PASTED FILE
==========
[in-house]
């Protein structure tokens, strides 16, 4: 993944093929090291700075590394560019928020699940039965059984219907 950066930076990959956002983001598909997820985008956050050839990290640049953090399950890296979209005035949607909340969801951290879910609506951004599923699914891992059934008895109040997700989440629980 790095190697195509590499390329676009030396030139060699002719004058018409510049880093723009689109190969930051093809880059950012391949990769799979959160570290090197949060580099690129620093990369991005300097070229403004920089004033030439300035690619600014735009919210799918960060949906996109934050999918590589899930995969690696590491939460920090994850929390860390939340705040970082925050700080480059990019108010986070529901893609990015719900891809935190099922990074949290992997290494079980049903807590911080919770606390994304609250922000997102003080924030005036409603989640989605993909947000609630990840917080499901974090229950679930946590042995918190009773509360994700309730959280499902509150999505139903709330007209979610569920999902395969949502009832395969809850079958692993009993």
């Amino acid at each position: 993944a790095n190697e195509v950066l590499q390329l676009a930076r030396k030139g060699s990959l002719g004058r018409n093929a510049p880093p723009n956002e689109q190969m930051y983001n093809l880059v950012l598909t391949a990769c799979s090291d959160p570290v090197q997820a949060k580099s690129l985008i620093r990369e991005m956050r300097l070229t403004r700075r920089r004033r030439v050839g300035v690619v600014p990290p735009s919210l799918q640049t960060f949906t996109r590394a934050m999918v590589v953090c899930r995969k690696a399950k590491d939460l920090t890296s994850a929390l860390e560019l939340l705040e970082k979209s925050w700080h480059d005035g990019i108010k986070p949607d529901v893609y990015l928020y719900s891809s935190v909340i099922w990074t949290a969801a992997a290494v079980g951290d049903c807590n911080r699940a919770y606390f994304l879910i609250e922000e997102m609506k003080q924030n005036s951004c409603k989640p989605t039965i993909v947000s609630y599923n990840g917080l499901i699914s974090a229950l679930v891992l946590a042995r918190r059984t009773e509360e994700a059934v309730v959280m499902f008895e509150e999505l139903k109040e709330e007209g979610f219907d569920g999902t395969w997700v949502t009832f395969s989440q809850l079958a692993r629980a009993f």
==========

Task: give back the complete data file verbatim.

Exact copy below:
[in-house]
């Protein structure tokens, strides 16, 4: 993944093929090291700075590394560019928020699940039965059984219907 950066930076990959956002983001598909997820985008956050050839990290640049953090399950890296979209005035949607909340969801951290879910609506951004599923699914891992059934008895109040997700989440629980 790095190697195509590499390329676009030396030139060699002719004058018409510049880093723009689109190969930051093809880059950012391949990769799979959160570290090197949060580099690129620093990369991005300097070229403004920089004033030439300035690619600014735009919210799918960060949906996109934050999918590589899930995969690696590491939460920090994850929390860390939340705040970082925050700080480059990019108010986070529901893609990015719900891809935190099922990074949290992997290494079980049903807590911080919770606390994304609250922000997102003080924030005036409603989640989605993909947000609630990840917080499901974090229950679930946590042995918190009773509360994700309730959280499902509150999505139903709330007209979610569920999902395969949502009832395969809850079958692993009993």
């Amino acid at each position: 993944a790095n190697e195509v950066l590499q390329l676009a930076r030396k030139g060699s990959l002719g004058r018409n093929a510049p880093p723009n956002e689109q190969m930051y983001n093809l880059v950012l598909t391949a990769c799979s090291d959160p570290v090197q997820a949060k580099s690129l985008i620093r990369e991005m956050r300097l070229t403004r700075r920089r004033r030439v050839g300035v690619v600014p990290p735009s919210l799918q640049t960060f949906t996109r590394a934050m999918v590589v953090c899930r995969k690696a399950k590491d939460l920090t890296s994850a929390l860390e560019l939340l705040e970082k979209s925050w700080h480059d005035g990019i108010k986070p949607d529901v893609y990015l928020y719900s891809s935190v909340i099922w990074t949290a969801a992997a290494v079980g951290d049903c807590n911080r699940a919770y606390f994304l879910i609250e922000e997102m609506k003080q924030n005036s951004c409603k989640p989605t039965i993909v947000s609630y599923n990840g917080l499901i699914s974090a229950l679930v891992l946590a042995r918190r059984t009773e509360e994700a059934v309730v959280m499902f008895e509150e999505l139903k109040e709330e007209g979610f219907d569920g999902t395969w997700v949502t009832f395969s989440q809850l079958a692993r629980a009993f």